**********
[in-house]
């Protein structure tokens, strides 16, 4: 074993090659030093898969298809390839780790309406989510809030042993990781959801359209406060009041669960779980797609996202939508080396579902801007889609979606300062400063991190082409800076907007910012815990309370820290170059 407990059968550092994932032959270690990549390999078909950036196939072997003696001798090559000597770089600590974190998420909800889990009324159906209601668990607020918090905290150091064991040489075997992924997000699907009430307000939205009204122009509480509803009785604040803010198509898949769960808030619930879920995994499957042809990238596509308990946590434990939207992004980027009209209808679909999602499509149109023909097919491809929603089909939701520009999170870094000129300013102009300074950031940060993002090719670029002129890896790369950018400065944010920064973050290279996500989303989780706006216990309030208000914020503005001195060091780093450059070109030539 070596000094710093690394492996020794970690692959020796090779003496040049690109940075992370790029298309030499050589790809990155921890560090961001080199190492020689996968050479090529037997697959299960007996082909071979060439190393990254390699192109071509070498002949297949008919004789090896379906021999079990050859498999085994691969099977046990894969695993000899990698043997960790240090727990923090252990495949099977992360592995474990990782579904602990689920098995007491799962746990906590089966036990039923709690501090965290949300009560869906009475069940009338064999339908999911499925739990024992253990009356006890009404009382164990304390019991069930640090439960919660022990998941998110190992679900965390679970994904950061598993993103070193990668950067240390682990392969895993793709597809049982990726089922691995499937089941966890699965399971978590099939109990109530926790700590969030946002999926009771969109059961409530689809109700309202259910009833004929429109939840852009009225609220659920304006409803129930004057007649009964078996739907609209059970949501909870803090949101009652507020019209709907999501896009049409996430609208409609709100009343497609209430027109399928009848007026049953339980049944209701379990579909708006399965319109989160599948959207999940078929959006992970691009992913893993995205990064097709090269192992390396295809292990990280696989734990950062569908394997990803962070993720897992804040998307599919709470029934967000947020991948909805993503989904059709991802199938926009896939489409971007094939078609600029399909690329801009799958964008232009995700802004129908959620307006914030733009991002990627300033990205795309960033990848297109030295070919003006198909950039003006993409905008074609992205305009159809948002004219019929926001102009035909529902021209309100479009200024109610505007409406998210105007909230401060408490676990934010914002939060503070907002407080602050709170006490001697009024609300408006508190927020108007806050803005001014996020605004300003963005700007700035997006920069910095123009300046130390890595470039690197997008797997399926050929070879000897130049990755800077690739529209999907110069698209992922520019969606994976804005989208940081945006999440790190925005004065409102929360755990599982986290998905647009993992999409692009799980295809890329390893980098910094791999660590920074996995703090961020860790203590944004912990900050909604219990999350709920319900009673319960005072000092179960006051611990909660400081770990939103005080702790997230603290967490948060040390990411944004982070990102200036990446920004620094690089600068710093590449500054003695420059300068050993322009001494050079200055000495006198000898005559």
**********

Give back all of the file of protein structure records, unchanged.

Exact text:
[in-house]
């Protein structure tokens, strides 16, 4: 074993090659030093898969298809390839780790309406989510809030042993990781959801359209406060009041669960779980797609996202939508080396579902801007889609979606300062400063991190082409800076907007910012815990309370820290170059 407990059968550092994932032959270690990549390999078909950036196939072997003696001798090559000597770089600590974190998420909800889990009324159906209601668990607020918090905290150091064991040489075997992924997000699907009430307000939205009204122009509480509803009785604040803010198509898949769960808030619930879920995994499957042809990238596509308990946590434990939207992004980027009209209808679909999602499509149109023909097919491809929603089909939701520009999170870094000129300013102009300074950031940060993002090719670029002129890896790369950018400065944010920064973050290279996500989303989780706006216990309030208000914020503005001195060091780093450059070109030539 070596000094710093690394492996020794970690692959020796090779003496040049690109940075992370790029298309030499050589790809990155921890560090961001080199190492020689996968050479090529037997697959299960007996082909071979060439190393990254390699192109071509070498002949297949008919004789090896379906021999079990050859498999085994691969099977046990894969695993000899990698043997960790240090727990923090252990495949099977992360592995474990990782579904602990689920098995007491799962746990906590089966036990039923709690501090965290949300009560869906009475069940009338064999339908999911499925739990024992253990009356006890009404009382164990304390019991069930640090439960919660022990998941998110190992679900965390679970994904950061598993993103070193990668950067240390682990392969895993793709597809049982990726089922691995499937089941966890699965399971978590099939109990109530926790700590969030946002999926009771969109059961409530689809109700309202259910009833004929429109939840852009009225609220659920304006409803129930004057007649009964078996739907609209059970949501909870803090949101009652507020019209709907999501896009049409996430609208409609709100009343497609209430027109399928009848007026049953339980049944209701379990579909708006399965319109989160599948959207999940078929959006992970691009992913893993995205990064097709090269192992390396295809292990990280696989734990950062569908394997990803962070993720897992804040998307599919709470029934967000947020991948909805993503989904059709991802199938926009896939489409971007094939078609600029399909690329801009799958964008232009995700802004129908959620307006914030733009991002990627300033990205795309960033990848297109030295070919003006198909950039003006993409905008074609992205305009159809948002004219019929926001102009035909529902021209309100479009200024109610505007409406998210105007909230401060408490676990934010914002939060503070907002407080602050709170006490001697009024609300408006508190927020108007806050803005001014996020605004300003963005700007700035997006920069910095123009300046130390890595470039690197997008797997399926050929070879000897130049990755800077690739529209999907110069698209992922520019969606994976804005989208940081945006999440790190925005004065409102929360755990599982986290998905647009993992999409692009799980295809890329390893980098910094791999660590920074996995703090961020860790203590944004912990900050909604219990999350709920319900009673319960005072000092179960006051611990909660400081770990939103005080702790997230603290967490948060040390990411944004982070990102200036990446920004620094690089600068710093590449500054003695420059300068050993322009001494050079200055000495006198000898005559």